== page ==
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Brothers Grimm: Around four months into filming and with about 2-3 more weeks to go, the Terry Gilliam project underway in Prague's Barrandov Studios has opened its doors to some press - most notably TV news-tainment show "Entertainment Tonight" which did a behind-the-scenes peek in their Monday edition. In the video interview with stars Matt Damon & Heath Ledger, the pair revealed a little more about the tone of the movie - "They're con artists, going from town to town trying to fool people into thinking they're ridding the town of the local witch or bridgetroll. We've got forest fires ... running and people trying to kill us! It's all that kind of swashbuckling stuff!". The basic plot has the conmen - Will & Jake Grimm - getting a famed reputation so good that they're hired by Napoleon's Government to investigate a woman (Monica Bellucci) who may be stealing the blood from young girls in order to stay beautiful. The footage in the segment also shows the pairs look in the film - Ledger donning whiskers and glasses, Damon a Vines-style hairdo and both in some almost Dracula-era garb. The interview is now online and can be watched by going to the ET website and clicking on video camera symbol on the left. http://et.tv.yahoo.com/celebrities/2003/10/20/mattdamongrimm/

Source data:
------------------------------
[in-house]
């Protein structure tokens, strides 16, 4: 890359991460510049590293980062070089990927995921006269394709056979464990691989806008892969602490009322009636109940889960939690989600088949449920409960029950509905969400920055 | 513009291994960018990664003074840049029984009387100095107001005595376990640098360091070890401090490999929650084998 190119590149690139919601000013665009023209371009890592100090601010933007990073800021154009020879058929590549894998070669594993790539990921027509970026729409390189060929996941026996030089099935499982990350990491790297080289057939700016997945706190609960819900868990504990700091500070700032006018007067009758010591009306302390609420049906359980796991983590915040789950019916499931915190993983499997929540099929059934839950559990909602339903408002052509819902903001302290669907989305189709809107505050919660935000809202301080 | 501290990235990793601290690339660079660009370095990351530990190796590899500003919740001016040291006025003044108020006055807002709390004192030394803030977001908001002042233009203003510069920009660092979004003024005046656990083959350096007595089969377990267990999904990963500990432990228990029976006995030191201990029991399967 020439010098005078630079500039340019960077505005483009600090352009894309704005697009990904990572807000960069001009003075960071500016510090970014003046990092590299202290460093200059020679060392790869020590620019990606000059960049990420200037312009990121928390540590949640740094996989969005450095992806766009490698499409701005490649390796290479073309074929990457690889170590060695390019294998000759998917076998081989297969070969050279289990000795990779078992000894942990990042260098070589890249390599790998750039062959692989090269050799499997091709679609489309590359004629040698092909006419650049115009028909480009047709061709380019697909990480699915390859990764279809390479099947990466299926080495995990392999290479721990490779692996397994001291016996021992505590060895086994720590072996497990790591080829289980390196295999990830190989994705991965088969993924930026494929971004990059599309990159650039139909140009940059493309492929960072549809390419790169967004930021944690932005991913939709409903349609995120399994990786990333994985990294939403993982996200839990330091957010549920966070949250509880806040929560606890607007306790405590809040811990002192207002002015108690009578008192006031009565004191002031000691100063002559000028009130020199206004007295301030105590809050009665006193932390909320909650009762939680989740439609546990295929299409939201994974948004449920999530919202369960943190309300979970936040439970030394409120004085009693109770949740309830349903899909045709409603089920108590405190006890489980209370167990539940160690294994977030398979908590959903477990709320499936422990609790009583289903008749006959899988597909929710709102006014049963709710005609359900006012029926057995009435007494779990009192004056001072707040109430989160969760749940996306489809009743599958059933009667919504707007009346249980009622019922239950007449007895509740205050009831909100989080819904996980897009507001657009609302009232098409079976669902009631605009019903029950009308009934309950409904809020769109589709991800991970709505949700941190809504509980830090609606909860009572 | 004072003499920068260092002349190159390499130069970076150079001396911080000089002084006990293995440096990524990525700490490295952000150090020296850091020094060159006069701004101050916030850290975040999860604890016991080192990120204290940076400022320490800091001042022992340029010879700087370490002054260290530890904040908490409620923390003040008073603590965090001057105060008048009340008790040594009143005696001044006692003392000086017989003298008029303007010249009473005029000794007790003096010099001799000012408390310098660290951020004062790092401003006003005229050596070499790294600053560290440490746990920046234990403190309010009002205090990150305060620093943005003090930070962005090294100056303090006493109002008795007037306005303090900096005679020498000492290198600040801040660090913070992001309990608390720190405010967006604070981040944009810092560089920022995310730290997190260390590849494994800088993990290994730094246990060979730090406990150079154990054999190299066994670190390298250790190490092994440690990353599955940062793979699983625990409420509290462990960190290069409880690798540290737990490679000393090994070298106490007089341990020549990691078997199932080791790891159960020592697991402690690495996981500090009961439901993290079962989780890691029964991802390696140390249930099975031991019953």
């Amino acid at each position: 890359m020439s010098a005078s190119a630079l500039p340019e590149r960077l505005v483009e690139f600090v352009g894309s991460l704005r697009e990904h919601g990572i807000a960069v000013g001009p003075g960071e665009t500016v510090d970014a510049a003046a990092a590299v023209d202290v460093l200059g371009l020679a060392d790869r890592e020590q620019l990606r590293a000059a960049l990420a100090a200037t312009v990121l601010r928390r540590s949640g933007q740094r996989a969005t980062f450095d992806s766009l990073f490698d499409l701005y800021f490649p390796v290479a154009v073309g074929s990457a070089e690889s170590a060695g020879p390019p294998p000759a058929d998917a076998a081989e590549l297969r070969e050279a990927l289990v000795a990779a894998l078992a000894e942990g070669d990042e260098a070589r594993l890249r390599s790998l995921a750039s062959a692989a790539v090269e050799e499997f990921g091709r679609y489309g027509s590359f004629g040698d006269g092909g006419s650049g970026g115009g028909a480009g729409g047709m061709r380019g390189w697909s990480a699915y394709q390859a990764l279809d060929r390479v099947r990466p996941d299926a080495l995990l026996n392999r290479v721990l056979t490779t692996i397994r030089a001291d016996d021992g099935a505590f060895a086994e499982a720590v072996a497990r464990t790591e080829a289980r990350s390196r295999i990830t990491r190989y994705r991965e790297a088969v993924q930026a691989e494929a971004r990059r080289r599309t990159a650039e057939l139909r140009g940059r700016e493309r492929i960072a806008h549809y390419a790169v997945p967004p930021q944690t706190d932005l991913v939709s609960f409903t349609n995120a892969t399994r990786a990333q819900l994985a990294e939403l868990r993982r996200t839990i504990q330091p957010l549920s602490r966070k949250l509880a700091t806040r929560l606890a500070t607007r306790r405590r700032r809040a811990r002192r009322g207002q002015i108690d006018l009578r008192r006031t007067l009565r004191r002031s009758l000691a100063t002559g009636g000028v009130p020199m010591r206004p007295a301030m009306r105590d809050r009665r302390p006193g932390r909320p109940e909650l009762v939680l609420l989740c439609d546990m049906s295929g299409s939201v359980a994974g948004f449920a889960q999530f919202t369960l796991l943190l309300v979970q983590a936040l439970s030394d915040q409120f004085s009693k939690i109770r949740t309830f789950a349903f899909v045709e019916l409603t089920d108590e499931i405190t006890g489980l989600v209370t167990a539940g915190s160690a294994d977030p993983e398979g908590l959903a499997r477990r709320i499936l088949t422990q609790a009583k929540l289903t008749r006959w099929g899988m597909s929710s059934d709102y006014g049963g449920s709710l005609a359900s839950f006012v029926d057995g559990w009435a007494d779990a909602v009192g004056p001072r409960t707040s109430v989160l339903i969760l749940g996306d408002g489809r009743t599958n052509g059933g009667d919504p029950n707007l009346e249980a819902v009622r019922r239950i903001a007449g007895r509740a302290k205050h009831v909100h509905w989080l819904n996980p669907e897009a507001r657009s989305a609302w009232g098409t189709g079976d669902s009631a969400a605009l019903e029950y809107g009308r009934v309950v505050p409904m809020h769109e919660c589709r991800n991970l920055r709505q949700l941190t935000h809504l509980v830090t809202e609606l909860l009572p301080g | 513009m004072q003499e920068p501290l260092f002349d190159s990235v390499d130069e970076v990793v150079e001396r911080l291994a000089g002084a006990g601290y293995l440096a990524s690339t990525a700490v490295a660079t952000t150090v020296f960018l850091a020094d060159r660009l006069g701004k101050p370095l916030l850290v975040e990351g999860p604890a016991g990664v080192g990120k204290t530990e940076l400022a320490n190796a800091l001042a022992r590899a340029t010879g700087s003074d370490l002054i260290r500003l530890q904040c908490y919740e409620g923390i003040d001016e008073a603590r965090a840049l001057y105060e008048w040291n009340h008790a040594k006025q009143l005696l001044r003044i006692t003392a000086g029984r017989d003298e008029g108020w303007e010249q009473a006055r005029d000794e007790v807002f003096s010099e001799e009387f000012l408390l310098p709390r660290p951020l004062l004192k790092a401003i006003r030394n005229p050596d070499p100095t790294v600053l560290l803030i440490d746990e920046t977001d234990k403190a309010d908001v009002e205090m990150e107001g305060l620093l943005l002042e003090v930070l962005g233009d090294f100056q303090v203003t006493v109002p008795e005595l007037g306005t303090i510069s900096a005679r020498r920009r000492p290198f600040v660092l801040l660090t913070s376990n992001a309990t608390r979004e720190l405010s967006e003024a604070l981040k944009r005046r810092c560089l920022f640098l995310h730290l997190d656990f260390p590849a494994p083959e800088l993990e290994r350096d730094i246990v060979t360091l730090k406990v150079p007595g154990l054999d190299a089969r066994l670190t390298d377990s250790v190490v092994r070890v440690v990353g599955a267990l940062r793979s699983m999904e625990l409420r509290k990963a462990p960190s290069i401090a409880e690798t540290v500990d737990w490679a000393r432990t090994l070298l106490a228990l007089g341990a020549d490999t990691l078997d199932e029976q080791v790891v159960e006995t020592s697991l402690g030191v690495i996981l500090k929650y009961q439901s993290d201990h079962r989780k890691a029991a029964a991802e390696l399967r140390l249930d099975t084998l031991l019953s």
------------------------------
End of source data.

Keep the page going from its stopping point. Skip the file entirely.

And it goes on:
In other news on the project, a new photo has gone up over at Dreams which is also so far the best collection of information so far on the film. http://www.smart.co.uk/dreams/grimfact.htm
Christopher Nolan's directive was clear to everyone in the cast and crew: Use CGI only as a last resort.

MacGuffin

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Terry Gilliam - Lost In La Mancha
« Reply #22 on: November 13, 2003, 03:29:25 AM »
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Damon, Ledger Laugh Through Gilliam's Grimm Tale

PRAGUE (Reuters) - Standing in front of a monitor watching their latest take during the filming of "The Brothers Grimm," Matt Damon and Heath Ledger burst out laughing.

Not exactly the reaction one would expect from a fairy tale, but precisely one director Terry Gilliam was aiming at.

"This film certainly is like nothing I have ever done before," Damon told Reuters in an interview.

Gilliam, looking to move on from the disastrous end to his film about Don Quixote when financing was abruptly pulled, has chosen to guide the stories of the Brothers Grimm in a not so fairytale way for co-producers MGM and Dimension Films.

As with previous films "Brazil" and "Twelve Monkeys," Gilliam, once part of the British comedy team Monty Python, has brought his exaggerated sense of space and shapes to the stages of Prague's Barrandov Studios.

FAIRYTALES OR CON MEN?

His take on Jake and Wilhelm Grimm is that they were 19th Century conmen who duped people into paying them to drive out "evil creatures" that are actually fictitious beings created by the brothers themselves.